Clinton and Trump Would Be the Two Most Disliked Candidates in History

STATEN ISLAND, NY - APRIL 17:  Hillary Clinton at campaign rally on April 17, 2016 at Snug Harbor Park,  Staten Island, New Y
STATEN ISLAND, NY - APRIL 17: Hillary Clinton at campaign rally on April 17, 2016 at Snug Harbor Park, Staten Island, New York. (Photo by Steve Sands/WireImage)


In Hillary Clinton, the Democrats seem determined to nominate the most disliked Presidential candidate in polling history, unless, that is, the Republican establishment fails to stop Donald Trump, who's even more disliked.

The latest NBC/Wall Street Journal poll shows 56% of voters holding a negative view of Hillary and only 32% holding a positive view, a record-breaking minus 24% rating.

Meanwhile, 65% of voters view The Donald negatively and only 24% view him positively, an even more record-breaking minus 41% rating. (The numbers for Ted Cruz are 26% positive, 49% negative, a minus 23% rating which is actually 1% better than Hillary's.)

The only candidates viewed positively by the voters are Bernie Sanders -- who's rated 45% positive and 36% negative -- and John Kasich -- who's rated 31% positive and 19% negative with 19% saying they don't know enough about Kasich to have an opinion.


The only candidates viewed positively by the voters are being rejected by their party's respective nominating process in favor of candidates whom a majority of voters generally hate.

If that's the end result, the American political system is even more broken, and the process more rigged than even Bernie and The Donald are claiming.

There are many factors leading America down the road to becoming a failed state. But first among them is a corrupt campaign finance system which has led to a massive transfer of wealth from the bottom 90% to the top 0.1%.

This chart tells a big part of the story:


Since 1980, when Ronald Reagan became President, the real income of the to 0.1% has risen nearly 500% while the real income of the bottom 90% has been stagnant. This has been the trend under both Republican and Democratic Presidents. For the first time in American history, many Americans no longer believe their children will have a better life than they've had.

This trend is largely the result of both parties following neoliberal policies of deregulation and tax cuts favored by the donor class. It began under Reagan, but it was Bill Clinton who deregulated the financial system by abolishing Glass Steagall and prohibiting the Federal government from regulating derivatives. And while, under Obama, unemployment has been cut in half from post-crash levels, incomes have remained stagnant.

With the elites of both parties more concerned about raising money from the billionaire donor class than serving the interests of the majority of Americans, is it any wonder that voters in both parties are rebelling against the elites?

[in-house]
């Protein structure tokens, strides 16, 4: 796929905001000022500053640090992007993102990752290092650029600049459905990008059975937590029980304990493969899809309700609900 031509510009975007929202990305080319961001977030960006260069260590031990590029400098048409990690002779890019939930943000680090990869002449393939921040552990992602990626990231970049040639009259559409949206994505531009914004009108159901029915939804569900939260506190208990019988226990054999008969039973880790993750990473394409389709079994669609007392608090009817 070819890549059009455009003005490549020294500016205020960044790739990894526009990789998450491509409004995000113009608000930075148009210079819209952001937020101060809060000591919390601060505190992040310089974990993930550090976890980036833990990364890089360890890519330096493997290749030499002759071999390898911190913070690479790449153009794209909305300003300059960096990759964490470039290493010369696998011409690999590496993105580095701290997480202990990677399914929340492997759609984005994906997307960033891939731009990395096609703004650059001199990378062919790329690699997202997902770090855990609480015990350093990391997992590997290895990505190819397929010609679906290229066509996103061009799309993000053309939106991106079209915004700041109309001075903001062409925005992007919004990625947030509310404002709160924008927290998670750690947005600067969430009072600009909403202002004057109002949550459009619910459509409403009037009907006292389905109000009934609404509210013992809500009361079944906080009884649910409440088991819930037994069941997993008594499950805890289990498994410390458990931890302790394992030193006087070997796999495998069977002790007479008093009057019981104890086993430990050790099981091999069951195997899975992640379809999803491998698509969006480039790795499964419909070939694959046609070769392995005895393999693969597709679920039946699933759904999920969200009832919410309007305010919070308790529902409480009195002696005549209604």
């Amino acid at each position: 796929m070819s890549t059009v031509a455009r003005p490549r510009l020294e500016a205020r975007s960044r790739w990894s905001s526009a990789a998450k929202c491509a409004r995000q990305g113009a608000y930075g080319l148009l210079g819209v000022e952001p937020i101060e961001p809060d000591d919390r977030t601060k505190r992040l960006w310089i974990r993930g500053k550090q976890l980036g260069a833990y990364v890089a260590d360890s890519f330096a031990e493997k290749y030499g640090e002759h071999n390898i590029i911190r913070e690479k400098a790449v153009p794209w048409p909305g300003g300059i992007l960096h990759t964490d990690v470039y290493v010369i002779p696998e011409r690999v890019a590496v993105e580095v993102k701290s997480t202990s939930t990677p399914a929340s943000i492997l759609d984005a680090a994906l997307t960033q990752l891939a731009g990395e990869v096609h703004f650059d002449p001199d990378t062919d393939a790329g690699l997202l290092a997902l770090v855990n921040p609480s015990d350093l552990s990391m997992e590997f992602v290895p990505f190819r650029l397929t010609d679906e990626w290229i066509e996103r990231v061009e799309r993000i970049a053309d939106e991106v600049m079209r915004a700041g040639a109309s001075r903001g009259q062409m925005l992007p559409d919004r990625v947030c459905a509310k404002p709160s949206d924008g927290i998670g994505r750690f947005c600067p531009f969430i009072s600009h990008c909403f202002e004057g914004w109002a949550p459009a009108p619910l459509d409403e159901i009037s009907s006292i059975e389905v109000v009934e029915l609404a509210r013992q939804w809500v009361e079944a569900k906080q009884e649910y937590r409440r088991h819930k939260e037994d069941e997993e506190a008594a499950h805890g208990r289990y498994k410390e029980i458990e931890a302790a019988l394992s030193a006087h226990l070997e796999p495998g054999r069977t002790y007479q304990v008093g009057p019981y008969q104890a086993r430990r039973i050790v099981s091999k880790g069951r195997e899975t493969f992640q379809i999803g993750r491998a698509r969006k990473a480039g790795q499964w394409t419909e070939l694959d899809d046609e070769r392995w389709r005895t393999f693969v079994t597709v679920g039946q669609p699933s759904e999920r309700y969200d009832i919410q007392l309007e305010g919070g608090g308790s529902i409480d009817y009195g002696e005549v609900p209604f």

The national Republican party is cracking up the fastest, with Donald Trump the presumptive nominee and the much-hated Ted Cruz the only alternative. Meanwhile, the Democratic elites seem to be holding onto Party power by their fingernails, with Hillary Clinton likely to squeak out a victory over Bernie Sanders, who's a less than perfect vehicle for his compelling message that a political revolution is necessary to overcome a corrupt economic and political system. (If Elizabeth Warren had run, my guess is that she'd have won the Democratic nomination in a landslide.)

If America were a parliamentary democracy, it's likely that both the Democrats and Republicans would each split into at least two separate parties -- On the Democratic side, the Sanders/Warren wing would form a new progressive populist party like Podemos in Spain or Syriza in Greece, leaving a rump Democratic Party of the corporate center. On the Republican side, the Trump wing would form a right-wing nationalist party like The National Front in France or the Party for Freedom in Holland, leaving a rump Republican Party of the corporate right.

But America's winner-take-all political system makes it almost impossible for new political parties to gain traction. It's been over 150 years since the last time a successful new political party emerged when, in 1860, the Republican Party replaced the crumbling Whig Party at the outset of a Civil War in which over 600,000 Americans were killed.

So in America, the growing rift between the elites and the people is fought out within the Democratic and Republican Parties, rather than by supplanting them. But the elites have grown so complacent and arthritic that the existing parties are having difficulty containing the conflict and both parties seem on the verge of nervous breakdowns.

Whoever wins the 2016 election, the conflict between the elites and the donor class, on the one hand, and an increasing percentage of the people on the other, isn't going away. The long-term results could be dire for America and the world.

In the meantime, get ready for a Presidential elections between the two most hated candidates in modern American history.

The only thing that might retard that outcome would be for New York Democrats to give Bernie Sanders a come-from-behind victory. But "liberal" New York has restrictive voter eligibility rules which slant the results towards an establishment candidate like Clinton--Independents (and members of the progressive Working Peoples Party) can't vote in the NY Democratic primary and, unless an independent or WPP voter changed registration to Democratic by last October, before Bernie caught fire, the still can't vote on Tuesday.

So the much hated Hillary Clinton vs. the even-more hated Donald Trump, here we come. Break out the bubbly!